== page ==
Reliability generalization and the measurement of psychological need satisfaction experienced when exercising: The tale of two instruments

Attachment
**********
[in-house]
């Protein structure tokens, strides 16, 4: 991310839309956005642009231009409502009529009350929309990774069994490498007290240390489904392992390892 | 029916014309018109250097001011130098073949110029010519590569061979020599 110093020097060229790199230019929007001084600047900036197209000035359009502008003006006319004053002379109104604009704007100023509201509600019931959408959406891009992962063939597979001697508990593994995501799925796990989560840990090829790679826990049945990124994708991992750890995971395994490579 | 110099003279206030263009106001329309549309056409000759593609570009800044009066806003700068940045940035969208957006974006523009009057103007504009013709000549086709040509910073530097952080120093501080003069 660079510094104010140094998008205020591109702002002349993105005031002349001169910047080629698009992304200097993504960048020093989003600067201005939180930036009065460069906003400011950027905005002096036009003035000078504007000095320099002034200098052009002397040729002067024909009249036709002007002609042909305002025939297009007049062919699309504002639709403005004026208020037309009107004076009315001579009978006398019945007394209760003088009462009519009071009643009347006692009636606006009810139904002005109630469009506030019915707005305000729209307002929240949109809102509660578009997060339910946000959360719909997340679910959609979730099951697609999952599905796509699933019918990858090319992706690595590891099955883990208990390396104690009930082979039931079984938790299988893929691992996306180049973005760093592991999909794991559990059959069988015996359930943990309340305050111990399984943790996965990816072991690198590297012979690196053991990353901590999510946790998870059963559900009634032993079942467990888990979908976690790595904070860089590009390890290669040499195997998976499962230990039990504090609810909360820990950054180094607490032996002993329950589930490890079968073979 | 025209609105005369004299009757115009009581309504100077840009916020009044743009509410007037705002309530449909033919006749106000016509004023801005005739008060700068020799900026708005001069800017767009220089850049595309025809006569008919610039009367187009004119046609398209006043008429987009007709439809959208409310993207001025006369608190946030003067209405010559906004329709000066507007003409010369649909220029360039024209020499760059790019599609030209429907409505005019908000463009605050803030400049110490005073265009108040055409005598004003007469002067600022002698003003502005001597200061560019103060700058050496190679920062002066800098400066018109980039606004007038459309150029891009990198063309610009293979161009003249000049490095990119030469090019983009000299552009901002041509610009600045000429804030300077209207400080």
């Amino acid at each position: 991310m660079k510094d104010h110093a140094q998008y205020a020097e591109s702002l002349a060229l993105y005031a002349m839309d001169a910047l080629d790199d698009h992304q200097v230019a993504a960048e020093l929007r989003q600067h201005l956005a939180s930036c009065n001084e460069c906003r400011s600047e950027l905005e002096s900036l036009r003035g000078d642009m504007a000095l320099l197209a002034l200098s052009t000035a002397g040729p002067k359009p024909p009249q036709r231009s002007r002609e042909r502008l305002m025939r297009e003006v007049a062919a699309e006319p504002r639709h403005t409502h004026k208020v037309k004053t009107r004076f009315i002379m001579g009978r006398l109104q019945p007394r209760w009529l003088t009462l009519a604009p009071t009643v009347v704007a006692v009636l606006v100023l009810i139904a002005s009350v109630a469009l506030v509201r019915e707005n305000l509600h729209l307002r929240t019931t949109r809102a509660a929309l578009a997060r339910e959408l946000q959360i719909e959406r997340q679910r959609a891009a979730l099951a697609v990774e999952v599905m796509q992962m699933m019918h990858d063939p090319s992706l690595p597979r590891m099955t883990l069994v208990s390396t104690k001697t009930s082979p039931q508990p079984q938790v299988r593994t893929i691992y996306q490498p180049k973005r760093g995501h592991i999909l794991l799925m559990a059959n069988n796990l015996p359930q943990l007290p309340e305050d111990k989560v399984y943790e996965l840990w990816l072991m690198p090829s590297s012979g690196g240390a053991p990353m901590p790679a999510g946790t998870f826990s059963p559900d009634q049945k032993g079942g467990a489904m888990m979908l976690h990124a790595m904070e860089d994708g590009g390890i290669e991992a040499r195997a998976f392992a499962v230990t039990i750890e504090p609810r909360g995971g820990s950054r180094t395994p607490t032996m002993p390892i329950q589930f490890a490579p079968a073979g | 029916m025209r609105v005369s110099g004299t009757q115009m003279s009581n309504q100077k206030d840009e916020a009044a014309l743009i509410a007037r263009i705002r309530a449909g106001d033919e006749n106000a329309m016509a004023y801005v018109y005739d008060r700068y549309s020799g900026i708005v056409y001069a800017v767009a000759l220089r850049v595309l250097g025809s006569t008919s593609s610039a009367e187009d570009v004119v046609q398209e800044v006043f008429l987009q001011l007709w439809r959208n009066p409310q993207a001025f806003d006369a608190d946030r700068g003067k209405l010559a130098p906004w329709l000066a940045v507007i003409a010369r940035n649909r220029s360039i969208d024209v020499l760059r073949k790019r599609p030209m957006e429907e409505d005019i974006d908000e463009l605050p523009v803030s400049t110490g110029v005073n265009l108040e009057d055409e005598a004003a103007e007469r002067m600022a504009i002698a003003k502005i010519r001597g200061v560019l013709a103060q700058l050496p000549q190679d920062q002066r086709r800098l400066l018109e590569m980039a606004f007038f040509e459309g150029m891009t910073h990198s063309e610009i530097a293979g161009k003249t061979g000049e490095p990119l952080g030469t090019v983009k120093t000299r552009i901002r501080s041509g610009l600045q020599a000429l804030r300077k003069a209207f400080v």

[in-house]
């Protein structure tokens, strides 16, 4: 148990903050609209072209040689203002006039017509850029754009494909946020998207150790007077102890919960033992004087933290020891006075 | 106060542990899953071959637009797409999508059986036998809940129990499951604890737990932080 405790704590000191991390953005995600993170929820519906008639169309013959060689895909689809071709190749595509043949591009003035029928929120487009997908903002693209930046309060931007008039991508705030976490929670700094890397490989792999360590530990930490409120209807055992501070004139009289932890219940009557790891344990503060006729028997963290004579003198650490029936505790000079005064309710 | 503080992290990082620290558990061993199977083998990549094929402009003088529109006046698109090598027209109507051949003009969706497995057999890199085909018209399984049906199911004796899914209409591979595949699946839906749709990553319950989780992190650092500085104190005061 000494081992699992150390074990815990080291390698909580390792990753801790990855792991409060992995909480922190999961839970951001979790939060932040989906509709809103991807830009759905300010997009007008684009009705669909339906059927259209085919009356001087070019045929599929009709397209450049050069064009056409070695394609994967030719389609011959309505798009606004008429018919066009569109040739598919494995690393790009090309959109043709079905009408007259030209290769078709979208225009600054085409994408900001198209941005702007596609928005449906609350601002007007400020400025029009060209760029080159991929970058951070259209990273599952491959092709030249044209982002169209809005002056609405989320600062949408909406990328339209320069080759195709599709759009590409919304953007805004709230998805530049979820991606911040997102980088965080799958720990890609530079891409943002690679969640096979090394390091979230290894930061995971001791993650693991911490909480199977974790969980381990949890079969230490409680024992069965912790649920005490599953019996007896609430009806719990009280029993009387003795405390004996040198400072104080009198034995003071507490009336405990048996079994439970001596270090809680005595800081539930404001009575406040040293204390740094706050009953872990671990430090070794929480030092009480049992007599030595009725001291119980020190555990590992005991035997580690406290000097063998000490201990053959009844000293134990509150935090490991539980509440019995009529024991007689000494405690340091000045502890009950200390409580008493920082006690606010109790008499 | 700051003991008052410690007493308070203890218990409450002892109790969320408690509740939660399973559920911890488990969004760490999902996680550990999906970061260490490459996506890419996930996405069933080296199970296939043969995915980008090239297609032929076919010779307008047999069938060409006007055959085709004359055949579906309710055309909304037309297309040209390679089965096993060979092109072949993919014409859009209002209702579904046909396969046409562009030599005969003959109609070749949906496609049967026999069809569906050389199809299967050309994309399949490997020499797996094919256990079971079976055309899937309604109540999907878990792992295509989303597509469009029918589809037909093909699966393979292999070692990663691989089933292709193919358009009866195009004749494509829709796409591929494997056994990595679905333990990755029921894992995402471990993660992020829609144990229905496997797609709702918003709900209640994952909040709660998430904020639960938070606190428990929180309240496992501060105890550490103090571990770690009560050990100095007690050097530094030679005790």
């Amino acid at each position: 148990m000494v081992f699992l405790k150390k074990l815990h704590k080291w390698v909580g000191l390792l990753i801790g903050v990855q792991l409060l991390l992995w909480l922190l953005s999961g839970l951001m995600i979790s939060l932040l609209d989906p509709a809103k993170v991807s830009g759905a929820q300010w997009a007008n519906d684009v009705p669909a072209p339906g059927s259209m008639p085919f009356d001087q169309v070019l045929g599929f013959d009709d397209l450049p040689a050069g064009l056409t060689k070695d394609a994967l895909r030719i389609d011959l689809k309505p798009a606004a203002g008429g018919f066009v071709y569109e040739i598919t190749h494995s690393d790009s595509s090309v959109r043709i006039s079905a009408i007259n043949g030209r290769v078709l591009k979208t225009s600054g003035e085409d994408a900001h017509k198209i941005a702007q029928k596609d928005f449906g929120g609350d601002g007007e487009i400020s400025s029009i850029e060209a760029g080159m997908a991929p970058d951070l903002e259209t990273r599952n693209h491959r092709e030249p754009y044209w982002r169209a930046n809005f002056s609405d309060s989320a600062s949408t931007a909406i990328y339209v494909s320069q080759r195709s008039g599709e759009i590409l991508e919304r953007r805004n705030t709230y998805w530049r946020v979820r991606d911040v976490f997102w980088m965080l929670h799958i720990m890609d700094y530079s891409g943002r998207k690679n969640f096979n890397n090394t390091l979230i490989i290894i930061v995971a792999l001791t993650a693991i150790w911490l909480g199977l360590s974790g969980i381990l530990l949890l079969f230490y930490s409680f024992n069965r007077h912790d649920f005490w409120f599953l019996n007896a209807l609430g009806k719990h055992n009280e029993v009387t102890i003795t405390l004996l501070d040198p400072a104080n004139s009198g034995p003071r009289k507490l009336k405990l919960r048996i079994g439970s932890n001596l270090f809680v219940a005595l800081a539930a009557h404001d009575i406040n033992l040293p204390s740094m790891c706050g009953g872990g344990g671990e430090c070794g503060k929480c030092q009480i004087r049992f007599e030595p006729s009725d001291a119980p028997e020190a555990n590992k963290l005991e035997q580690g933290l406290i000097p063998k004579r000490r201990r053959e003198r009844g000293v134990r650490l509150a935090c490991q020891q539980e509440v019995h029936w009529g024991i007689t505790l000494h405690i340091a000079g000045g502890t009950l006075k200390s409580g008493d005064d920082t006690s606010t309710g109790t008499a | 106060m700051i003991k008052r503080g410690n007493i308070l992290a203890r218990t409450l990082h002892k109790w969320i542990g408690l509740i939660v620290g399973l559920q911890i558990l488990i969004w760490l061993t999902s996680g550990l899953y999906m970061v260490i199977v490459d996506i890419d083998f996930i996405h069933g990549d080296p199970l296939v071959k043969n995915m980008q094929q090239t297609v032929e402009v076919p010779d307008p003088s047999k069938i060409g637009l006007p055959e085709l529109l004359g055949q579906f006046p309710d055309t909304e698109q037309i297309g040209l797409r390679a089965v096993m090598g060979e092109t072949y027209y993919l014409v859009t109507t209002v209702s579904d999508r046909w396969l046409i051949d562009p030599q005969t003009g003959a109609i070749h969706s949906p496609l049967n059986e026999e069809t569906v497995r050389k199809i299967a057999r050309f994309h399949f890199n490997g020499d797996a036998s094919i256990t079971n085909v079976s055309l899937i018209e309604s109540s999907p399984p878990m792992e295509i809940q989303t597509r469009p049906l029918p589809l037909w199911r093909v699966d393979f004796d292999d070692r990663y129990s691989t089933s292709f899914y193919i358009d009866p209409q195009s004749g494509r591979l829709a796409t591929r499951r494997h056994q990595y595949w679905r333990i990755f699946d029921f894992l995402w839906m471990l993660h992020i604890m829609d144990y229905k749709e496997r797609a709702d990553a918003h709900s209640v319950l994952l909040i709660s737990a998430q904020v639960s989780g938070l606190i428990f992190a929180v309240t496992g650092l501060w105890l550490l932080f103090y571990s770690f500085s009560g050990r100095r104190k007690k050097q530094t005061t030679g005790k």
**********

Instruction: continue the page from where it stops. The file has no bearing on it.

Objective: The purpose of this study was to use reliability generalization procedures to (a) test the level of heterogeneity evident in the reliability of scores derived from the Psychological Need Satisfaction in Exercise Scale (PNSE; Wilson et al., 2006) and the Basic Psychological Needs in Exercise Scale (BPNES; Vlachopoulos & Michailidou, 2006), and (b) identify factors impacting score reliability estimates for both instruments. Methods: Primary research studies published in English using all subscales of the PNSE and/or BPNES were identified via an exhaustive literature search. Data were coded and extracted for further analysis in an iterative and sequential fashion. Results: A total of 234 reliability coefficients were extracted from 45 published studies including coefficients of stability (n = 18) and internal consistency (n = 216). The unweighted coefficients of internal consistency ranged from 0.69 to 0.97 (M = 0.88; SD = 0.07) whereas the coefficients of stability ranged from 0.52 to 0.97 (M = 0.84; SD = 0.14). Age was correlated with coefficients of internal consistency for relatedness only (r12 = 0.38, p < .05) whereas sample size was inversely correlated with internal consistency estimates (r12 values ranged from -0.42 to -0.69, p < .05). Multivariate analysis indicated that internal consistency score reliability estimates differed significantly as a function of the instrument and language used to collect the data across studies (partial η2 values = 0.37 to 0.93) but remained unaffected by the sample’s clinical status. Discussion: Overall, the observed heterogeneity in reliability coefficients plus the impact of select study characteristics on score reliability estimates compels researchers to pay greater attention to instrument selection when measuring psychological need satisfaction in exercise.